High stakes as 2 month sprint to Election Day begins

WASHINGTON — Control of Congress and the future of Donald Trump’s presidency are on the line as the primary season closes this week, jump-starting a two-month sprint to Election Day that will test Democrats’ ability to harness opposition to Trump and determine whether the Republican president can get his supporters to the polls.

For both parties, the stakes are exceedingly high.

After crushing defeats in 2016, Democrats open the fall campaign brimming with confidence about their prospects for retaking the House, which would give them power to open a wide swath of investigations into Trump or even launch impeachment proceedings. The outcome of the election, which features a record number of Democratic female and minority candidates, will also help shape the party’s direction heading into the 2020 presidential race.

Republicans have spent the primary season anxiously watching suburban voters, particularly women, peel away because of their disdain for Trump. The shift seems likely to cost the party in several key congressional races. Still, party leaders are optimistic that Republicans can keep control of the Senate, which could help insulate Trump from a raft of Democratic investigations.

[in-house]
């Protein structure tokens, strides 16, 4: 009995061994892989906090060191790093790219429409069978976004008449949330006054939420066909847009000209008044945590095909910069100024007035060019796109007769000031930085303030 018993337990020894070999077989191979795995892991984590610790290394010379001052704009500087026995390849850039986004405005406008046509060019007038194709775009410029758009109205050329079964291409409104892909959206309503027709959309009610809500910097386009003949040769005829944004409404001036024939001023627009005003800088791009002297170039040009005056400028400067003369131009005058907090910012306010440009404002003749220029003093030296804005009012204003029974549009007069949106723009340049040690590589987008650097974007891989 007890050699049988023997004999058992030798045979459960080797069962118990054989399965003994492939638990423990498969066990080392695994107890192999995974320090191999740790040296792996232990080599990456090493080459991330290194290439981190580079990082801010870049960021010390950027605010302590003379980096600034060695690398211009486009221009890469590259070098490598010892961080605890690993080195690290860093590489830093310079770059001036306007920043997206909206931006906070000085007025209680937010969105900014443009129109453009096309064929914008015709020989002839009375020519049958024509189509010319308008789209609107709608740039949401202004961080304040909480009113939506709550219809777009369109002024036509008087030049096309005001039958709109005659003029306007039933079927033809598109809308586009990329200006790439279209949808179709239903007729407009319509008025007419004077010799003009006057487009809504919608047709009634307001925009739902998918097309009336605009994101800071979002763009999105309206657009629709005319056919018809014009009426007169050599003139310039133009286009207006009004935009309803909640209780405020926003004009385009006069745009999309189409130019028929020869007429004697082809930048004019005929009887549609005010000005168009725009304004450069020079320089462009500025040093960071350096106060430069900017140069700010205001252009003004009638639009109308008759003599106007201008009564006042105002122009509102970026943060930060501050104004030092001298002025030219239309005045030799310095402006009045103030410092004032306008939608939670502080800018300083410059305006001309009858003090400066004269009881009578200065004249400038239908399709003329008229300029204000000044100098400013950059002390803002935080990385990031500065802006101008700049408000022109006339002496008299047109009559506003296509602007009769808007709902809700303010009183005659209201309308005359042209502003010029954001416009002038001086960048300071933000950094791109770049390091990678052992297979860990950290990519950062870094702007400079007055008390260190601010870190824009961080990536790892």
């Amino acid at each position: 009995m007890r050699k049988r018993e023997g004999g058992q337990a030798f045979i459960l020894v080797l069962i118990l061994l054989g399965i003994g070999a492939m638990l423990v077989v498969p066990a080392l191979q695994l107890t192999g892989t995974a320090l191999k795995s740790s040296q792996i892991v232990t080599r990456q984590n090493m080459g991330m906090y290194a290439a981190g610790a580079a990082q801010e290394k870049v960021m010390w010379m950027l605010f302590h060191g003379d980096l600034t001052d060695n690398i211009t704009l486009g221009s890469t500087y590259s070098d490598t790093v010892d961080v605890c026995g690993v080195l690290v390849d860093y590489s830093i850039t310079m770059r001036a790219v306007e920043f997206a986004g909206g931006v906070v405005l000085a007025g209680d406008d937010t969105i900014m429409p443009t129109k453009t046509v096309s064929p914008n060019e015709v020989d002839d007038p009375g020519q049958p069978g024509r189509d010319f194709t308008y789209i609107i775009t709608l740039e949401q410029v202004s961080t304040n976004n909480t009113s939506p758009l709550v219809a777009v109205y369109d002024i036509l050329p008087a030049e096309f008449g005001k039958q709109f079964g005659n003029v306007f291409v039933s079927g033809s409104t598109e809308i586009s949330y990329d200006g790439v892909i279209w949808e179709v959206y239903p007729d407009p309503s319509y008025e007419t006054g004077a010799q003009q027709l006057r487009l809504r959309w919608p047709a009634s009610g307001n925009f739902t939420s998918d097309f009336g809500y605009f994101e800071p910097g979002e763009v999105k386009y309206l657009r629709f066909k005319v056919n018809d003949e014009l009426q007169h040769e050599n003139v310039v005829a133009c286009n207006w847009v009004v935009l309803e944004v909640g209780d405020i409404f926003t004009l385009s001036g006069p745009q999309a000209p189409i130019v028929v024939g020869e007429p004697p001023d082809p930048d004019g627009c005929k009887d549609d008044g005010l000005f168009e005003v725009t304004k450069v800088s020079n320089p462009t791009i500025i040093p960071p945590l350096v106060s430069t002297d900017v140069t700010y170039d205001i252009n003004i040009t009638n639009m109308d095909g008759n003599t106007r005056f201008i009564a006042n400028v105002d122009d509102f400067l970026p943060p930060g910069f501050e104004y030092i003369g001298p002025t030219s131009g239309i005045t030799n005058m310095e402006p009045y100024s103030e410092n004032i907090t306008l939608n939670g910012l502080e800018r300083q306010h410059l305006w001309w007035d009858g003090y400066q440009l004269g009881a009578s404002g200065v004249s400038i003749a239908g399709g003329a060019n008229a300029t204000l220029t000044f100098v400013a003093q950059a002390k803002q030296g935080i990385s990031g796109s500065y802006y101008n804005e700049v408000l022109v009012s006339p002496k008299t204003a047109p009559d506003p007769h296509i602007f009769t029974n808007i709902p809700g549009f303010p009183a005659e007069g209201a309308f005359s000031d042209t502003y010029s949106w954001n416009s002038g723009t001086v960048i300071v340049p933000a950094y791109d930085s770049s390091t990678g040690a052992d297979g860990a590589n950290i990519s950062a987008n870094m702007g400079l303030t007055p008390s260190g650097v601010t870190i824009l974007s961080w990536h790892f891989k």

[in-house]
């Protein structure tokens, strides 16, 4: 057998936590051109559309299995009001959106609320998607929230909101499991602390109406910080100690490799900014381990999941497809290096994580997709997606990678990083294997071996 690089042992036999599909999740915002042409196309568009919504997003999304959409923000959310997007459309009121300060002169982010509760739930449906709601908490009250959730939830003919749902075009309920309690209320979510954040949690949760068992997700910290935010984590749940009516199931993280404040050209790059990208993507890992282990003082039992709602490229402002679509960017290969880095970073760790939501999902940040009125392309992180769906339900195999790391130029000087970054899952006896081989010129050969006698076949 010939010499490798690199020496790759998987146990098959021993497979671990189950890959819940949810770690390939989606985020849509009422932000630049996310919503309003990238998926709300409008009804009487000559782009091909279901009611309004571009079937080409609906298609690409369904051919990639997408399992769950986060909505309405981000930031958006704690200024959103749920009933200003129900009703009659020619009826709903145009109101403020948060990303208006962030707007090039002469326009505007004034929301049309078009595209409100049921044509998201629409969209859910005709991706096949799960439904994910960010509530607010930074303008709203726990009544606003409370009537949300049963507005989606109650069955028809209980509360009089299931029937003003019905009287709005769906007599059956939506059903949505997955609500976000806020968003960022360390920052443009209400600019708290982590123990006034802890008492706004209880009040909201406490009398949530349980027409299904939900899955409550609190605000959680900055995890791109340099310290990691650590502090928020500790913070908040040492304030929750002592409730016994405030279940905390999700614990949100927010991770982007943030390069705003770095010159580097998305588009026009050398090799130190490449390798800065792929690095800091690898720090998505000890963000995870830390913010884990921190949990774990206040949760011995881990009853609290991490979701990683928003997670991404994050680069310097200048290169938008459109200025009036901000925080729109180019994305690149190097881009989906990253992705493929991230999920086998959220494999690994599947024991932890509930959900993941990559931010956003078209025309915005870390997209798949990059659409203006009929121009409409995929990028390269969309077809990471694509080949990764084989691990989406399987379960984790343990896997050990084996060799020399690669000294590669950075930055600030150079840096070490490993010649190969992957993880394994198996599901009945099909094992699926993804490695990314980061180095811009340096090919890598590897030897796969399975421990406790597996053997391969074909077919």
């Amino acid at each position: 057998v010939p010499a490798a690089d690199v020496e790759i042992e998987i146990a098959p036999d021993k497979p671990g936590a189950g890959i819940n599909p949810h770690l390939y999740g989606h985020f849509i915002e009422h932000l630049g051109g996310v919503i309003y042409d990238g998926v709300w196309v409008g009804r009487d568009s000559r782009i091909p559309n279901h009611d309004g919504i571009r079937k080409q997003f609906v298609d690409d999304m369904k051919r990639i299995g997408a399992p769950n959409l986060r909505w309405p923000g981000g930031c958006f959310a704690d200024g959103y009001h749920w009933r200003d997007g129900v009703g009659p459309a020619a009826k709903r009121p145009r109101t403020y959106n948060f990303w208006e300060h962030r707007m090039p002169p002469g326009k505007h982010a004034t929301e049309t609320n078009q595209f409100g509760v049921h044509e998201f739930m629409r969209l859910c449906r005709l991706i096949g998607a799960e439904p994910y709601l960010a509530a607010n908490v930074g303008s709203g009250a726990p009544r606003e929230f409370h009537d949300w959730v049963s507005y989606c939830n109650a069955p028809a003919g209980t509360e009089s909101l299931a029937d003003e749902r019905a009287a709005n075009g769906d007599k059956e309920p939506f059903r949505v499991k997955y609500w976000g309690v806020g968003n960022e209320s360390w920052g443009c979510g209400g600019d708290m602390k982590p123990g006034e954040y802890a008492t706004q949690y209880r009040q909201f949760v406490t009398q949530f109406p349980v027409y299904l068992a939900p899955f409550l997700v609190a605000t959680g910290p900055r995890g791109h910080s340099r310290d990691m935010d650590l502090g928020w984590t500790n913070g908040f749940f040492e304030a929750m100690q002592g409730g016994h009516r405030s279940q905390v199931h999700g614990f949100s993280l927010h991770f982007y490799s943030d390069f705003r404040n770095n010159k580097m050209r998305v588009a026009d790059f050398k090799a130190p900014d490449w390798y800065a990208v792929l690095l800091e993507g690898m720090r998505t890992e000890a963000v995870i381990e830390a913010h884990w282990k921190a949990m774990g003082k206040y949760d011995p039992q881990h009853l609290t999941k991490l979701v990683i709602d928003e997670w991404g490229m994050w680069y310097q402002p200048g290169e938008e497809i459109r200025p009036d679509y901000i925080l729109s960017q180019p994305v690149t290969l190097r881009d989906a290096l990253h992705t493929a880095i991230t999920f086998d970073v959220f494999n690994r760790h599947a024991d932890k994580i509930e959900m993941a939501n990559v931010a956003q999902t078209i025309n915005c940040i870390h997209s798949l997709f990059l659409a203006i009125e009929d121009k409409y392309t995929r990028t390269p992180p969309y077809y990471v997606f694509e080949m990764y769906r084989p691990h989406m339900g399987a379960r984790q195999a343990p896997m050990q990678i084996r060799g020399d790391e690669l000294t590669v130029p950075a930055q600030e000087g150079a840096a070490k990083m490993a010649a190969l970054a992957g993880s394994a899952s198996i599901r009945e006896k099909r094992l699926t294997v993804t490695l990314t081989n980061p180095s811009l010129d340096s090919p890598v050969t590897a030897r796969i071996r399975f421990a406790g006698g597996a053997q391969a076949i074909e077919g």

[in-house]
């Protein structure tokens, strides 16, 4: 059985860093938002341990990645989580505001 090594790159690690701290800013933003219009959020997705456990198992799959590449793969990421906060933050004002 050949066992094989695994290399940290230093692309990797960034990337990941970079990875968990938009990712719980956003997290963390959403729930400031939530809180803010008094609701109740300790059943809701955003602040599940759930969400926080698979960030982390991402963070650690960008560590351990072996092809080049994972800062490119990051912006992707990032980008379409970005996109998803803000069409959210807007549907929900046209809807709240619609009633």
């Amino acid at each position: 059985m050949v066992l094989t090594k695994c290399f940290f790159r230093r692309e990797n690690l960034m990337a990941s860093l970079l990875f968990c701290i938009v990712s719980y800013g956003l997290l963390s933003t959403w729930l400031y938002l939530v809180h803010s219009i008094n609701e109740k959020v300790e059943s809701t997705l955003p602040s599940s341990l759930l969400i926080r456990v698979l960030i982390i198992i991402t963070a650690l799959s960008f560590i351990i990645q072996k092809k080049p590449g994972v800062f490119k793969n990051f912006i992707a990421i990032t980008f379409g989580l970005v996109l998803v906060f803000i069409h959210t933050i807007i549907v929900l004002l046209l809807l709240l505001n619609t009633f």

History is not on Trump’s side. The president’s party typically suffers big losses in the first midterm election after taking office. And despite a strong economy, Republicans must also contend with the president’s sagging approval rating and the constant swirl of controversy hanging over the White House, including special counsel Robert Mueller’s ongoing probe into Russian election interference and possible obstruction of justice by Trump.

Despite those headwinds, Trump is betting on himself this fall. He’s thrust himself into the center of the campaign and believes he can ramp up turnout among his ardent supporters and offset a wave of Democratic enthusiasm. Aides say he’ll spend much of the fall holding rallies in swing states.